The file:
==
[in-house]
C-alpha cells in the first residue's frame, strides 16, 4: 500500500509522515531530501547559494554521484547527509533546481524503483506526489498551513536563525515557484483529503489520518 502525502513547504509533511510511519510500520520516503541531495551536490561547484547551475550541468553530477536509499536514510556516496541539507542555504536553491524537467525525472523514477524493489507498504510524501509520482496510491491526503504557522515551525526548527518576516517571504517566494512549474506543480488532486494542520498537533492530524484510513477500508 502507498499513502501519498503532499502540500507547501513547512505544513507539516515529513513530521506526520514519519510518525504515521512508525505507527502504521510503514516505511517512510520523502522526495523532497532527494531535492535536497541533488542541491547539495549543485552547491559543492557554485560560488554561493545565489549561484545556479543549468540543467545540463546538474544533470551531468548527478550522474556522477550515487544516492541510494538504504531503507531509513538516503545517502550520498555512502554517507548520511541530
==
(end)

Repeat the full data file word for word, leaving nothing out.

[in-house]
C-alpha cells in the first residue's frame, strides 16, 4: 500500500509522515531530501547559494554521484547527509533546481524503483506526489498551513536563525515557484483529503489520518 502525502513547504509533511510511519510500520520516503541531495551536490561547484547551475550541468553530477536509499536514510556516496541539507542555504536553491524537467525525472523514477524493489507498504510524501509520482496510491491526503504557522515551525526548527518576516517571504517566494512549474506543480488532486494542520498537533492530524484510513477500508 502507498499513502501519498503532499502540500507547501513547512505544513507539516515529513513530521506526520514519519510518525504515521512508525505507527502504521510503514516505511517512510520523502522526495523532497532527494531535492535536497541533488542541491547539495549543485552547491559543492557554485560560488554561493545565489549561484545556479543549468540543467545540463546538474544533470551531468548527478550522474556522477550515487544516492541510494538504504531503507531509513538516503545517502550520498555512502554517507548520511541530